Now my husband I can’t quite understand. I think he has better genes than I do. He can eat crap food and not feel the effects of it. Perhaps his superior digestive tract allows him to extract every tiny little nutrient that he ingests. I don’t know, but it’s totally not fair. I think it will be harder to get him to eat a traditional diet than my almost three-year-old, because he’s a “selective” eater, and is less likely to notice benefits, but I need to him to help set an example for our son.  I’m not going to force anybody to eat food they don’t like, but I am hoping he will accept some of the new foods. He tells me all fermented food gives him indigestion, when the opposite should be true. Apparently yogurt makes him “gurggly” but pasteurized milk causes no problems. I’ll never understand his digestive tract.

So I’m eager to see how my health and wellbeing improve as I improve our diet. And to see how my little boy manages the new food and if his health and mood improve. I’m hoping my husband responds well–particularly with his taste buds. Because, you know, he’s not picky…he just “knows what he likes.” Ha.

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4 Comments Add yours

  1. Cassie says:

    I’ve been waiting for this post as I’ve been nursing for like the last hour. Haha.
    Isn’t it hard to be a good example? When I ate ice cream on a more regular basis around when Luke was 1 I felt so guilty because I hadn’t given him any sugar yet and he really wanted my ice cream. So I let him have some but I hated that he ate it. Now we just don’t keep stuff around like that, or at least try not to.
    When I was reading the part about Philip it sound like that every day paleo lady’s husband. She had all these auto immune issues and stuff with her kidneys and so when she changed her diet all her issues went away. But she said her husband is like fine no matter what they eat but he’s like super human when try eat paleo. Maybe that’s like Philip.
    And if you don’t like what Michael eats, just don’t give him things you don’t want him to have. And if he doesn’t like what you make he’ll eventually get hungry and eat it. There’s a lot of dinners Luke has skipped.
    Anyway good post!

    1. Lisa C says:

      LOL, having a super human husband would be nice.

      Thing about M is I didn’t want the change to be too dramatic. When you cut a person off of carbs, they go through withdrawal. You can go gradually and get the same result without torturing the child (or yourself, because just imagine the withdrawal symptoms of a three-year-old). And considering he will sometimes ignore his hunger until he is in a state of high distress, I don’t like giving him reasons to skip meals.

      The problem all started, I think, because if he didn’t eat, he nursed extra, and I didn’t have the patience for extra nursings. So I would sometimes fix meals that I was sure he would eat. I think I put us on a slippery slope and didn’t even realize it. But I’ve read in Little Sugar Addicts of the horrendous things that some kids eat, and he’s like a super-star eater compared to them, so adjusting his eating habits shouldn’t be too daunting. But it isn’t just about what I serve him, it’s also about what we have in the house–he will look for snacks while I am trying to cook dinner, or he’ll skip dinner and look for those snacks afterward. So obviously part of the solution will be to keep certain foods out of the house. But he loves fruit to no end–how do I not buy fruit? So even though you are totally right, it’s just really challenging for us (doesn’t help that I’m married to someone who likes to bring home high-carb goodies).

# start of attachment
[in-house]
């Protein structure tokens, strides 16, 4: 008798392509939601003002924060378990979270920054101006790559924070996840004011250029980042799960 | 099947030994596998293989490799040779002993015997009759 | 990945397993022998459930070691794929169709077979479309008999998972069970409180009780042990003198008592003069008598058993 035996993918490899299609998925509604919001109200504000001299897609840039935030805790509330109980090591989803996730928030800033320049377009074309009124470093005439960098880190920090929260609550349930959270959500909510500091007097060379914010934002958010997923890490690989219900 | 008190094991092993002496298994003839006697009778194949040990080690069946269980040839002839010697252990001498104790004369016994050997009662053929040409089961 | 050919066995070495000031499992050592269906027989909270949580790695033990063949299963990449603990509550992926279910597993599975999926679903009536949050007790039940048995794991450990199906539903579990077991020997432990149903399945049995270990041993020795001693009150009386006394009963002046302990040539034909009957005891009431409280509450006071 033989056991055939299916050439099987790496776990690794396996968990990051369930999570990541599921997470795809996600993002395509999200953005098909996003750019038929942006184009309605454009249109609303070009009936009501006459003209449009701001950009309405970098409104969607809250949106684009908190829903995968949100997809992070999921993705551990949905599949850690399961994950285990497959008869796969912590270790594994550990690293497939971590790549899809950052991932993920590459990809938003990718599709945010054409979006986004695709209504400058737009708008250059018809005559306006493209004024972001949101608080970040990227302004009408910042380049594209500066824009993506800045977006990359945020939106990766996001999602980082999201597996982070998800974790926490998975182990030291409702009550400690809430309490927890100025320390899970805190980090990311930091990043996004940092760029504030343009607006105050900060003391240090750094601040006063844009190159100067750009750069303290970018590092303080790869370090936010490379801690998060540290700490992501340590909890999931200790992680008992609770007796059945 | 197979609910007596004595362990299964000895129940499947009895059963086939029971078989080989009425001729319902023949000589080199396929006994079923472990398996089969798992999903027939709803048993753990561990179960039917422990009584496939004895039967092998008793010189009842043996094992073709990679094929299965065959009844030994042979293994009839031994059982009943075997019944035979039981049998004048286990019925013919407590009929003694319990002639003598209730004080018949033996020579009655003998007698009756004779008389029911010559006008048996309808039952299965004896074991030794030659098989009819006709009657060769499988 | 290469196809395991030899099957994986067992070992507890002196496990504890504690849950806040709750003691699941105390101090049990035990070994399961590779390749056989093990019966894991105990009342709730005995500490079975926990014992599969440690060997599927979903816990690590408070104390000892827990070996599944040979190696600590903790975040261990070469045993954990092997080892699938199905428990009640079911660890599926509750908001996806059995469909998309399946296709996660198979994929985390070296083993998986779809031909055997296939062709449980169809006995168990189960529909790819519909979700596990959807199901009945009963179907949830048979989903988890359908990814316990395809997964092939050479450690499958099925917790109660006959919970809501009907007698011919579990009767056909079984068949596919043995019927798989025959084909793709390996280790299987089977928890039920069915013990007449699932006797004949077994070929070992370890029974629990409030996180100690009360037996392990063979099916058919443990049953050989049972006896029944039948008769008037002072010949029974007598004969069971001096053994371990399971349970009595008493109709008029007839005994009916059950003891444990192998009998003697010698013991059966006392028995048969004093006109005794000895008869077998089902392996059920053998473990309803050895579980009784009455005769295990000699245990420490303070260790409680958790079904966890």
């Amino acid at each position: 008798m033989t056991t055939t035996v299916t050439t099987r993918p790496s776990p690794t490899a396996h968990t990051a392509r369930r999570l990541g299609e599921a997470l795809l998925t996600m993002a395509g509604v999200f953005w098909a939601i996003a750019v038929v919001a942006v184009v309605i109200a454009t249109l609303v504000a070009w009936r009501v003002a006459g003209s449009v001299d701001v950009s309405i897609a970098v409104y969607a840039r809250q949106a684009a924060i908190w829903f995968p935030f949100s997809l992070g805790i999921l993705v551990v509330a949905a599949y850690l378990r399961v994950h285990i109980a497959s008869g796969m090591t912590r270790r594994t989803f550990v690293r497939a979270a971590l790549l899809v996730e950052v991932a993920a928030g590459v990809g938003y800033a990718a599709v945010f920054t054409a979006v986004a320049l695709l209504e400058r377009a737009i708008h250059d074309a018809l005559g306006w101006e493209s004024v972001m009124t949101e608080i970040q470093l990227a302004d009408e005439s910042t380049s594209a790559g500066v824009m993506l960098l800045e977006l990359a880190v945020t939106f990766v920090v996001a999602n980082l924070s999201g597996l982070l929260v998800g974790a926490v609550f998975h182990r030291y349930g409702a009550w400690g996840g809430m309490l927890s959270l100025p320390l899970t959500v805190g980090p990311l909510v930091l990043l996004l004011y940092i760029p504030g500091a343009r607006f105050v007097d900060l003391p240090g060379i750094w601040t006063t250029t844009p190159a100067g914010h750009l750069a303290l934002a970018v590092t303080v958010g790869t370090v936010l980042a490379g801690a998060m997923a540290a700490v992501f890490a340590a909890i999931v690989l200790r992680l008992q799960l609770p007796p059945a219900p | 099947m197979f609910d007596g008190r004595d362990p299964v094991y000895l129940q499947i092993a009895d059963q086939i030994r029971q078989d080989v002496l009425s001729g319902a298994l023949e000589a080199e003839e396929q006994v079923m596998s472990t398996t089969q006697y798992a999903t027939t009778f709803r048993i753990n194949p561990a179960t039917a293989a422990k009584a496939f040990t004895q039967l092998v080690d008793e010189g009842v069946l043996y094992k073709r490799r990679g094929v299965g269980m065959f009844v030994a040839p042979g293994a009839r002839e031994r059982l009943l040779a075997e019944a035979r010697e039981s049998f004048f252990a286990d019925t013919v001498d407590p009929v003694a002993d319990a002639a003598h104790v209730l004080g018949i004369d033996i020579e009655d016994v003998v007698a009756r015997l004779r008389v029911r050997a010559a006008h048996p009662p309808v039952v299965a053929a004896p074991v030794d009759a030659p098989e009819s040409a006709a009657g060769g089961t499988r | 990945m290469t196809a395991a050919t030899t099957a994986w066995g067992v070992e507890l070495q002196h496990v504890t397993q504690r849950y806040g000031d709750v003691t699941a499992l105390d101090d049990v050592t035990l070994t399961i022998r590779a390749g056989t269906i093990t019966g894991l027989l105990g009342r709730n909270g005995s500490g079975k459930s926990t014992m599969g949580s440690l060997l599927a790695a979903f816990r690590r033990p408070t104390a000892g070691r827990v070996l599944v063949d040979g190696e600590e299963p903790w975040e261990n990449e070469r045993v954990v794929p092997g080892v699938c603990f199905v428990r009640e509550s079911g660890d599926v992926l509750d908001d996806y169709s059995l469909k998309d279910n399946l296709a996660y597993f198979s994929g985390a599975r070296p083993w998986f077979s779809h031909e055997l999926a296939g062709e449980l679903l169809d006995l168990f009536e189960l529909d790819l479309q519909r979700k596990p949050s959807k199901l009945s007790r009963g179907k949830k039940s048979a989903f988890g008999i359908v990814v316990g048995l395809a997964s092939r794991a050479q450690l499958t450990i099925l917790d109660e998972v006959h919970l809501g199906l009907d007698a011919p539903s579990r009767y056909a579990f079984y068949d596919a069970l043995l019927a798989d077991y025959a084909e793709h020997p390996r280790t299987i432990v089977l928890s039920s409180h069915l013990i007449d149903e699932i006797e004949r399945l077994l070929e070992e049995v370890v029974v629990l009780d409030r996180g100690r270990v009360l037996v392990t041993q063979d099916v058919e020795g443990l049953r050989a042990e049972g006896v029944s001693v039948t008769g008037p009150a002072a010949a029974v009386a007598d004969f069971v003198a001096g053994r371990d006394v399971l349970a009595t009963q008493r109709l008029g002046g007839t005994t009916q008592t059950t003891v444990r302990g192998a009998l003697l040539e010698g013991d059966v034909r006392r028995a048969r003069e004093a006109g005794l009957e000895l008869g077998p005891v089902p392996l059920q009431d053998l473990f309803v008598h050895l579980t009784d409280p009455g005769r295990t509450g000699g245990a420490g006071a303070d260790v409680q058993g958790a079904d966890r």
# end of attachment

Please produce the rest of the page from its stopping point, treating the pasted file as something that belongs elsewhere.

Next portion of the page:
I actually think that preparing foods from Nourishing Traditions will help. I believe I will be able to replace some of his meals and snacks with more nourishing alternatives that he likes.

  2. Carin says:

    It will be so interesting to see how this works out for you I know that for me eating a low carb high fat diet has been incredibly helpful; I don’t suffer IBS anymore (that alone was worth switching my diet for), my period pains are not as intense, and I’m more balanced moodwise (though I still get some PMS, but hoping it will get better with time). I’ve only recently starting eating like this again. I did have a break during pregnancy and breastfeeding because I craved, and could actually handle, more carbs then. As soon as I had to stop breastfeeding, my body started reacting badly to the carbs again. .

    Support is important. My hubby is stuck in the meat and two veg mentality and still buys some “light” products even though I tell/ show him how blooming evil they are. He likes real food though, and totally supports me in what I’m doing. Some compromises have had to been made. Aoife sees and eats real food most of the time.

    1. Lisa C says:

      I was thinking that would be the case with pregnancy and breastfeeding, since you are burning more calories than normal. I’ve heard that other women crave carbs during that time, and many vegans and vegetarians become omnivores when they are pregnant or lactating. The body definitely demands more nutrients when it’s sustaining another life. It’s so interesting that your body handled carbs better during that time.

      Support really is important. He grumbled a little when I first started spending more money on food, but recently acknowledged that the better food was better for me. That meant a lot to me. Every little thing helps.